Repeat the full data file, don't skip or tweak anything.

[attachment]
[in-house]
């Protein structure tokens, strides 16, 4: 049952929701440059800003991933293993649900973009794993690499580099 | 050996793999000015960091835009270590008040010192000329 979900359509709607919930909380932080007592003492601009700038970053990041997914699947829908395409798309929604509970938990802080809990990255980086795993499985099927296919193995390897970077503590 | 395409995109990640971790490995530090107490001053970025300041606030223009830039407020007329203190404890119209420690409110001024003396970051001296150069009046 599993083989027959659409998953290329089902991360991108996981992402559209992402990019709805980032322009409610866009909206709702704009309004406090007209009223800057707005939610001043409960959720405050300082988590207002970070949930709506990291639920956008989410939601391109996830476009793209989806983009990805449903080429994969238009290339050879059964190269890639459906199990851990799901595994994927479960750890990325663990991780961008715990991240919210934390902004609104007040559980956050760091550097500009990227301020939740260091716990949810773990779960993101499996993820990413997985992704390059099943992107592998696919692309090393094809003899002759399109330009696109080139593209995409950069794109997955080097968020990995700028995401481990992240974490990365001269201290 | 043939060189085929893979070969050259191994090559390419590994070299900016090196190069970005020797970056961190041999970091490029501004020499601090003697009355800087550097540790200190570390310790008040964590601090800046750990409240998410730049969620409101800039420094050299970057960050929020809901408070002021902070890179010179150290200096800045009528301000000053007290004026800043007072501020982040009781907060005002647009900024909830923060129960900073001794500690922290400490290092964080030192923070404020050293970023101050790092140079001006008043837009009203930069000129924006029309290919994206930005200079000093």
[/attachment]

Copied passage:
[in-house]
């Protein structure tokens, strides 16, 4: 049952929701440059800003991933293993649900973009794993690499580099 | 050996793999000015960091835009270590008040010192000329 979900359509709607919930909380932080007592003492601009700038970053990041997914699947829908395409798309929604509970938990802080809990990255980086795993499985099927296919193995390897970077503590 | 395409995109990640971790490995530090107490001053970025300041606030223009830039407020007329203190404890119209420690409110001024003396970051001296150069009046 599993083989027959659409998953290329089902991360991108996981992402559209992402990019709805980032322009409610866009909206709702704009309004406090007209009223800057707005939610001043409960959720405050300082988590207002970070949930709506990291639920956008989410939601391109996830476009793209989806983009990805449903080429994969238009290339050879059964190269890639459906199990851990799901595994994927479960750890990325663990991780961008715990991240919210934390902004609104007040559980956050760091550097500009990227301020939740260091716990949810773990779960993101499996993820990413997985992704390059099943992107592998696919692309090393094809003899002759399109330009696109080139593209995409950069794109997955080097968020990995700028995401481990992240974490990365001269201290 | 043939060189085929893979070969050259191994090559390419590994070299900016090196190069970005020797970056961190041999970091490029501004020499601090003697009355800087550097540790200190570390310790008040964590601090800046750990409240998410730049969620409101800039420094050299970057960050929020809901408070002021902070890179010179150290200096800045009528301000000053007290004026800043007072501020982040009781907060005002647009900024909830923060129960900073001794500690922290400490290092964080030192923070404020050293970023101050790092140079001006008043837009009203930069000129924006029309290919994206930005200079000093």